Even as the imbroglio over reservation for OBCs in higher education institutes continues, with daggers drawn between proponents of the pro- and anti-quota stance, ET in partnership with National Council of Applied Economic Research’s senior fellow Rajesh Shukla did some quick analysis of the government’s own National Sample Survey (NSS 55th round 1999-2000) data on per capita consumption to come out with some startling figures.
From the front page lead story in today's Economic Times. So, what did this quick analysis show?
If you needed proof that social policy in this country operates quite in isolation of hard economic data, you need to look no further than the NSS data. OBCs — 35.8 % of India’s population and not 52% as the government would make us believe — compare favourably with the General category (36.5% population) on overall consumption figures as well as for individual products and services. [...]
At the top end, an average OBC spends Rs 15,436 compared to Rs 16,923 for General, and bottom 20% is the same for everyone, with OBC spends of Rs 3,293 hardly any different from the General’s spend of Rs 3,336.
We know why the ET gave this story such prominence. Still, this is something that's going to be important in the on-going tussle over the quota policy. The Supreme Court is going to be interested in data of this kind. I can already imagine Karan Thapar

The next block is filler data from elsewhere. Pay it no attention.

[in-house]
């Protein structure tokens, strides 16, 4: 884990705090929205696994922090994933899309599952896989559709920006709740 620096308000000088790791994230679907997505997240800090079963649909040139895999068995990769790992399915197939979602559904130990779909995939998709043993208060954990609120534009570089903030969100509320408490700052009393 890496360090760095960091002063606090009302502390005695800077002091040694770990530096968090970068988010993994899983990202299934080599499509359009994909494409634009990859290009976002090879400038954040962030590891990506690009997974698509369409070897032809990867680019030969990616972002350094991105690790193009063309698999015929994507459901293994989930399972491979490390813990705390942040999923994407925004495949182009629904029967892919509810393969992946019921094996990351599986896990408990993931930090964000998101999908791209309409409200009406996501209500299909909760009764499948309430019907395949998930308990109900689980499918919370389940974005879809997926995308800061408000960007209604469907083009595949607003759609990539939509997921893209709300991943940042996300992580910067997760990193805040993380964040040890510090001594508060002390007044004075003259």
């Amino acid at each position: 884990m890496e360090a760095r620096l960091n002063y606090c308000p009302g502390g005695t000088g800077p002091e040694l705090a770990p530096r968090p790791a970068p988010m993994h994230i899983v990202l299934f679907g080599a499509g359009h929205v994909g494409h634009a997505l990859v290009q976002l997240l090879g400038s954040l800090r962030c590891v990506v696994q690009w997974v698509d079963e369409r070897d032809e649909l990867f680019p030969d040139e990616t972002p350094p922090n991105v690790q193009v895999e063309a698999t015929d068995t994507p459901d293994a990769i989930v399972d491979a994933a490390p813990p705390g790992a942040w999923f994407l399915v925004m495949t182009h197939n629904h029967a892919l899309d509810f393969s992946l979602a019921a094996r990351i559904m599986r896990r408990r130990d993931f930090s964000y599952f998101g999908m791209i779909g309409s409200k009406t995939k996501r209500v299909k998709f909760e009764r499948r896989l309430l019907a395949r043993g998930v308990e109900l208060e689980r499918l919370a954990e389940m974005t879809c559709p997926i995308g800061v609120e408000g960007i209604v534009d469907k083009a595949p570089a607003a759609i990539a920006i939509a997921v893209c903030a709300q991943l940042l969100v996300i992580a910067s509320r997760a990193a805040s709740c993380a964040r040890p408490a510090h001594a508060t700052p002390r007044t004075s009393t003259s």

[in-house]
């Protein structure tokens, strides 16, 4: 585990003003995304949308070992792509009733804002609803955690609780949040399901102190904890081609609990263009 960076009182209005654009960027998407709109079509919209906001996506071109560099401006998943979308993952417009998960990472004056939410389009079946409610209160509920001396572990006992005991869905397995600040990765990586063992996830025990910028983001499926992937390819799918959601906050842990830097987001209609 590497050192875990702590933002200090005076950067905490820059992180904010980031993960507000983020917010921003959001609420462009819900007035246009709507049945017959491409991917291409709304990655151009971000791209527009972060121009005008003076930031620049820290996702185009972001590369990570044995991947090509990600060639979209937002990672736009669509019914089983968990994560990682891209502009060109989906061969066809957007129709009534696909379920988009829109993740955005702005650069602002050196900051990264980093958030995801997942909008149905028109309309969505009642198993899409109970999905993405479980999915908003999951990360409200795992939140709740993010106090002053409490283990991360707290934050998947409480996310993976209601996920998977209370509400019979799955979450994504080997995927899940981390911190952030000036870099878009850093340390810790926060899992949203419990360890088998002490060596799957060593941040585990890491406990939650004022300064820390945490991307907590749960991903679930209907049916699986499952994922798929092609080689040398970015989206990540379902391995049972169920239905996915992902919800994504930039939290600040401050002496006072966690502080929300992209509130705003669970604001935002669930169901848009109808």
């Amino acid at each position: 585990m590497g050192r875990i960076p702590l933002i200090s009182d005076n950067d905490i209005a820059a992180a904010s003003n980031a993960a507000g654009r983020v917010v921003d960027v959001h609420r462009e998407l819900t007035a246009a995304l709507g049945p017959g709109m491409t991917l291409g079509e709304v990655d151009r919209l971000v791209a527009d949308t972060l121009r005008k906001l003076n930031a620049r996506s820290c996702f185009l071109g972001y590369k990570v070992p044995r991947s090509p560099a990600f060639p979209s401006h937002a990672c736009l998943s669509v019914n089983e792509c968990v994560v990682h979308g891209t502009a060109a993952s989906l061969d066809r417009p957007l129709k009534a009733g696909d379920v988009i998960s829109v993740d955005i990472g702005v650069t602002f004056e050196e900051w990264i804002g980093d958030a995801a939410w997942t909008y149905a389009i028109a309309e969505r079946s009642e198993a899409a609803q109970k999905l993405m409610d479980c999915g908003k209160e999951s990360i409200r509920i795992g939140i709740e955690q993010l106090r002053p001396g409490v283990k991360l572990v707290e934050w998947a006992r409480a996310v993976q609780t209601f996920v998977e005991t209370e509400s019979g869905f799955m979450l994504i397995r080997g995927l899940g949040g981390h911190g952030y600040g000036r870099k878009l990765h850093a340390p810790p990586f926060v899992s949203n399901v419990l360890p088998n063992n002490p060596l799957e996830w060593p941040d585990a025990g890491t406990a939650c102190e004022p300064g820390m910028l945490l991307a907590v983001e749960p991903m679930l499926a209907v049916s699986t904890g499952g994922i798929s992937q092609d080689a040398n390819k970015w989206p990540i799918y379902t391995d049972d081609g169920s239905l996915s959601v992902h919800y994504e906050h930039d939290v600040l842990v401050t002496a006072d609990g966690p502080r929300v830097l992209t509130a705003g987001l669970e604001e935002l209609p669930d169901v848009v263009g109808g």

barking at dazzling some hapless minister with this data...
This paragraph, however, is intriguing (and revealing, too):
What also emerges from this NSS data is the fact that on consumption spends there is hardly any difference in the bottom 20% of all categories, SC/ST (43.3% of its population in this segment), OBC (37.7%) and others (18.9 %) with APCCE of Rs 3,172, Rs 3,293 and Rs 3,336 respectively.
It's interesting that while ET publishes the relative fractions of the three categories in the bottom 20% in the NSS data, it doesn't give this break-up for the top 20%! I wonder why ...
A further nuance, which I can't claim to understand very well, is the following from this post by Prof. Madhukar Shukla of XLRI:
While it is true that that the last caste-based census was held in 1931, the Mandal Commission (and before that, Kaka Kakelkar Commission, 1961), had based their recommendations on their own sample surveys - one may have disagrements about the sample survey methodology, but it is not true that these reocommendations were based on 1931 data!
The differences in the estimates of OBCs among different surveys (52% by Mandal Commission, 32% by NSSO, 29% by National Family & Health Survey, etc.) is not because one is more accurate than the other - but because each uses difference criteria to define OBCs.
Can someone help me with figuring out the origin of this difference? Preferably with some online resources?